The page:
By 2014, high-speed trains will be operating in nearly 24 countries, including China, France, Italy, Japan, Spain, and the United States, up from only 14 countries today, according to new research by the Worldwatch Institute for Vital Signs Online. The report states that the increase in high speed rail (HSR) is due largely to its ability to cover vast geographic distances in a short time and to connect once-isolated regions.
"In just three years, between January 2008 and January 2011, the operational fleet grew from 1,737 high-speed trainsets worldwide to 2,517,” said Worldwatch Senior Researcher Michael Renner, who conducted the research. “Two-thirds of this fleet is found in just five countries: France, China, Japan, Germany, and Spain. By 2014, the global fleet is expected to total more than 3,700 units."
HSR has also been found to be environmentally sustainable, according to a 2006 comparison of greenhouse gas emissions by travel mode, released by the Center for Neighborhood Technologies. This study found that HSR lines in Europe and Japan released 30-70 grams of carbon dioxide per passenger-kilometer, versus 150 grams for automobiles and 170 grams for airplanes.
Although there is no universal speed definition for HSR, the threshold is typically set at 155 miles per hour on new tracks and 124 miles per hour on existing, upgraded tracks. The length of HSR tracks worldwide is growing to meet demand. Between 2009 and 2011, the total length of operational track has grown from some 6,650 miles to nearly 10,500 miles. Another 5,000 miles is currently under construction, and some 11,000 miles more is planned, for a combined total of close to 27,000 miles. That is equivalent to about 4 percent of all rail lines--passenger and freight--in the world today.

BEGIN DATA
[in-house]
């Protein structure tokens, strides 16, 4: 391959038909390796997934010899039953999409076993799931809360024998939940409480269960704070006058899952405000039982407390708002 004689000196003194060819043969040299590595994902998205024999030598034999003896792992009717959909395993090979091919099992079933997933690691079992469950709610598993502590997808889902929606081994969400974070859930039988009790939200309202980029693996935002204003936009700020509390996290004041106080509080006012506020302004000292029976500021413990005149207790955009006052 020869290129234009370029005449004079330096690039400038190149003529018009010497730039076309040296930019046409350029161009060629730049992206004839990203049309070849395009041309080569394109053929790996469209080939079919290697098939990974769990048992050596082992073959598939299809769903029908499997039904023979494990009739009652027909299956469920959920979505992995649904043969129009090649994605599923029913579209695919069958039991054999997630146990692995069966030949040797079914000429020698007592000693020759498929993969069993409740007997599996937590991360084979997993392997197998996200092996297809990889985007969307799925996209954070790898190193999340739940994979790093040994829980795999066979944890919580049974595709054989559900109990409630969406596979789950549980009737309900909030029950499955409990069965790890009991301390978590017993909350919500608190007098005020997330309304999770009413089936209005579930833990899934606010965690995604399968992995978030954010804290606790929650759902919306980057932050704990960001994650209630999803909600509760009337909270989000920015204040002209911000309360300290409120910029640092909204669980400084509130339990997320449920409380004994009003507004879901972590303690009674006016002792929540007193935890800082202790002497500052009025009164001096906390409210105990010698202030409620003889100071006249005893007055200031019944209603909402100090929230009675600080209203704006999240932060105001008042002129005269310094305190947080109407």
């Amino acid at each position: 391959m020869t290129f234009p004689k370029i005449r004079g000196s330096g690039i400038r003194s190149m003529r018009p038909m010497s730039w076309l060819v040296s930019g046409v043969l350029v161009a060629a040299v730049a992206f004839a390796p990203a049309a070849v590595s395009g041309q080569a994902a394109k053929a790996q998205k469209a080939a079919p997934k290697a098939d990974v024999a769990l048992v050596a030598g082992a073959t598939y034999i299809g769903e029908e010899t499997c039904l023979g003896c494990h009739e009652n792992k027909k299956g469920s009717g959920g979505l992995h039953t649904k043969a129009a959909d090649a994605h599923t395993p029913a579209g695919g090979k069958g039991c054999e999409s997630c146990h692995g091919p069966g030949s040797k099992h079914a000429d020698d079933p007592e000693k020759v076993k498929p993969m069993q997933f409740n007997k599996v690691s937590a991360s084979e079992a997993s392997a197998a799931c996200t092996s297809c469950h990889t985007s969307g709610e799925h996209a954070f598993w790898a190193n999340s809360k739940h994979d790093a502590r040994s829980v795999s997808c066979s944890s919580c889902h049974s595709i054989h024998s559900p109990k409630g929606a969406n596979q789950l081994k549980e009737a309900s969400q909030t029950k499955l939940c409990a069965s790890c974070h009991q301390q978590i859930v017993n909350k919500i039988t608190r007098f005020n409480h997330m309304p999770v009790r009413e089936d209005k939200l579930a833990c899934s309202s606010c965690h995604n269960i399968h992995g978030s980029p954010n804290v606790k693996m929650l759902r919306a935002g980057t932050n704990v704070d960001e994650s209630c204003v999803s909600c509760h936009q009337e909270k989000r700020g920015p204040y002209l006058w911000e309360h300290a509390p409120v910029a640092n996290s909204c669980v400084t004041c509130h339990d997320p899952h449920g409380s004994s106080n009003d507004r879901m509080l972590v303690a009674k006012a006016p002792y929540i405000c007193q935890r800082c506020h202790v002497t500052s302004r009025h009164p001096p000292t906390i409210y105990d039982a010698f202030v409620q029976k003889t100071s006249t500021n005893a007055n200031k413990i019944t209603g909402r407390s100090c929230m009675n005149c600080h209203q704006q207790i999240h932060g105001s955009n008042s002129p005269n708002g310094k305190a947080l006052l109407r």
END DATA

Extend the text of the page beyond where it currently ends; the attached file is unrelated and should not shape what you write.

By track length, the current high-speed leaders are China, Japan, Spain, France, and Germany. Other countries are joining the high-speed league as well. Turkey plans to reach 1,500 miles and surpass the length of Germany's network. Italy, Portugal, and the United States all hope to reach track lengths of more than 600 miles. Another 15 countries have plans for shorter networks.
But in Europe, France continues to account for about half of all European high-speed rail travel. HSR reached 62 percent of the country's passenger rail travel volume in 2008, up from 23 percent in 1990. And in Japan, JR Central, the largest of the Japanese rail operating companies, reports that the average delay per high-speed train throughout a year is just half a minute. On all routes in Japan where both air and high-speed rail connections are available, rail has captured a 75 percent market share.
Further highlights from the research:
• A draft plan for French transportation infrastructure investments for the next two decades allocates 52 percent of a total of $236 billion to HSR.
• In 2005, the Spanish government announced an ambitious plan for some 6,200 miles of high-speed track by 2020, which would allow 90 percent of Spaniards to live within 31 miles of an HSR station.
• Currently, China is investing about $100 billion annually in railway construction. The share of the country's railway infrastructure investment allocated to HSR has risen from less than 10 percent in 2005 to 60 percent in 2010.
• Intercity rail in Japan accounts for 18 percent of total domestic passenger-miles by all travel modes--compared with just 5 to 8 percent in major European countries and less than 1 percent in the United States.
• In France, rail's market share of the Paris-Marseille route rose from 22 percent in 2001 (before the introduction of high-speed service) to 69 percent in 2006. In Spain, the Madrid-Seville rail route's share rose from 33 to 84 percent.